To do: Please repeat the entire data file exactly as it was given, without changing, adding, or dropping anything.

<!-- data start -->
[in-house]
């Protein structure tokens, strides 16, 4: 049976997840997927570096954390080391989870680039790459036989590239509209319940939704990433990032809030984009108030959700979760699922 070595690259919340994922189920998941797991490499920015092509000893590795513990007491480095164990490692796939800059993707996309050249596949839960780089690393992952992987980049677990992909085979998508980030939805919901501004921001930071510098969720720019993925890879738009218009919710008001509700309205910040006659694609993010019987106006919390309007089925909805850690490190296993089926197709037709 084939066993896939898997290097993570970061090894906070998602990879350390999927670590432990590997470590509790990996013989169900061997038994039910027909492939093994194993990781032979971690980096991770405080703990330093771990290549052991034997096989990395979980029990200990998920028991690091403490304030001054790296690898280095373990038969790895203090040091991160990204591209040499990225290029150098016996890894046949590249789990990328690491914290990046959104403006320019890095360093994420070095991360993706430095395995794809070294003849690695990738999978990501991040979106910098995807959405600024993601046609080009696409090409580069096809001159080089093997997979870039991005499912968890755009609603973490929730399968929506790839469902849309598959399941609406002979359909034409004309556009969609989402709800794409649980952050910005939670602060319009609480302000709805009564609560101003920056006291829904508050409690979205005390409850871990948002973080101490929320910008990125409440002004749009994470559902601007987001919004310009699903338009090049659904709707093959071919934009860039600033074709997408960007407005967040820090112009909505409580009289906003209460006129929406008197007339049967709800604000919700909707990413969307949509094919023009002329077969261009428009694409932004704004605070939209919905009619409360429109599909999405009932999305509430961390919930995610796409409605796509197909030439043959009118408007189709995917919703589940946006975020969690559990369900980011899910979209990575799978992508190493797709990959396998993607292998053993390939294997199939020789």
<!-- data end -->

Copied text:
[in-house]
């Protein structure tokens, strides 16, 4: 049976997840997927570096954390080391989870680039790459036989590239509209319940939704990433990032809030984009108030959700979760699922 070595690259919340994922189920998941797991490499920015092509000893590795513990007491480095164990490692796939800059993707996309050249596949839960780089690393992952992987980049677990992909085979998508980030939805919901501004921001930071510098969720720019993925890879738009218009919710008001509700309205910040006659694609993010019987106006919390309007089925909805850690490190296993089926197709037709 084939066993896939898997290097993570970061090894906070998602990879350390999927670590432990590997470590509790990996013989169900061997038994039910027909492939093994194993990781032979971690980096991770405080703990330093771990290549052991034997096989990395979980029990200990998920028991690091403490304030001054790296690898280095373990038969790895203090040091991160990204591209040499990225290029150098016996890894046949590249789990990328690491914290990046959104403006320019890095360093994420070095991360993706430095395995794809070294003849690695990738999978990501991040979106910098995807959405600024993601046609080009696409090409580069096809001159080089093997997979870039991005499912968890755009609603973490929730399968929506790839469902849309598959399941609406002979359909034409004309556009969609989402709800794409649980952050910005939670602060319009609480302000709805009564609560101003920056006291829904508050409690979205005390409850871990948002973080101490929320910008990125409440002004749009994470559902601007987001919004310009699903338009090049659904709707093959071919934009860039600033074709997408960007407005967040820090112009909505409580009289906003209460006129929406008197007339049967709800604000919700909707990413969307949509094919023009002329077969261009428009694409932004704004605070939209919905009619409360429109599909999405009932999305509430961390919930995610796409409605796509197909030439043959009118408007189709995917919703589940946006975020969690559990369900980011899910979209990575799978992508190493797709990959396998993607292998053993390939294997199939020789």